Christie’s recent round of Hong Kong sales is the first to show a dip in the total sale volume—down from HK$3.26bn to HK$3bn or around 8%—which has the Financial Times in a bit of swivet.
Christie’s sales saw record attendance, says Eric Chang, head of Asian 20th Century and contemporary art. However, there is no doubt that buyers are much more cautious in the face of economic instability, he adds. By diversifying into newer art markets, he says, Christie’s should be well-placed to weather the current slowdown.
“Hong Kong has matured as a market and we are offering a much broader range of works. Japanese and Korean collectors have been very active this week and they are very interested in south-east Asian, especially Indonesian, works. The Hong Kong market is no longer just about Chinese art,” he says.
Candy Chuang, chairperson of local auction house Treasure Auctioneer, is also feeling fairly upbeat at her autumn auctions. Average hammer prices, the cost before the seller’s commission, are going up despite the volume of sales going down, she says. Chuang is confident that demand from mainland China, where most of her clients come from, will remain strong because there is a shortage of things to investment in.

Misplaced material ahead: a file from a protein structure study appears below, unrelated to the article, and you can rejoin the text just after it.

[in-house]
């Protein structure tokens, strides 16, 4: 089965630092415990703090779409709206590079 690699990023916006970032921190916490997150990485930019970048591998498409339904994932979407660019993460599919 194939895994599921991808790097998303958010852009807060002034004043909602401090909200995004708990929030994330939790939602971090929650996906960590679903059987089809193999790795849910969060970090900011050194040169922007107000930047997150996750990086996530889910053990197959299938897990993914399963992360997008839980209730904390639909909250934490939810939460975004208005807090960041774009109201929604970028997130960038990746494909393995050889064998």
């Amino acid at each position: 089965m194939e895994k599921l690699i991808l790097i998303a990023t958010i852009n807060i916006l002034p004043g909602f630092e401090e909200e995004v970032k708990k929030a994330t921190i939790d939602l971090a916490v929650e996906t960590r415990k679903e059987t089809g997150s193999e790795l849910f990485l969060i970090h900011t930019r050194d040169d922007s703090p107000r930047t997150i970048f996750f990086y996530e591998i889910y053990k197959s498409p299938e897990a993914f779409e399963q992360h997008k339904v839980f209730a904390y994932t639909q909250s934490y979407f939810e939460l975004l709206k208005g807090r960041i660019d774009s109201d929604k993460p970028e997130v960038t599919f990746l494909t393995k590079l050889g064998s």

Chuang goes on to say that her auction house is going deeper into China’s grittier cities in search of buyers. Remember that in China a regional city is still larger than most in the West.
Kelly Crow in the Wall Street Journal reminds us that mainland demand remains even if there was a dip in Hong Kong and Taiwanese buying last week:
“We’re in a slightly cooling market,” said Christie’s wine expert David Elswood, adding that buyers “feel they can afford to wait and see where the market is going.”
Bidding was also thinner than usual for top-end porcelain and contemporary art, categories that aren’t as universally coveted in Beijing as say, Chinese paintings.Painting prices continued to soar, from Qing-era landscapes and calligraphy on scrolls to modern oil abstracts by Zao Wou-Ki and Chu Teh-Chun. […]
Richard Kan, a Hong Kong engineer who collects everything from Greek coins to Chinese ceramics, said he doesn’t expect mainland buyers’ demand for scroll paintings to wane anytime soon: “They’re easy to carry” back to the mainland, he joked
Auction Houses Prepare for Leaner Times (Beyond BRICs/Financial Times)
Mainland Buyer Ride to Rescue in Hong Kong (Wall Street Journal)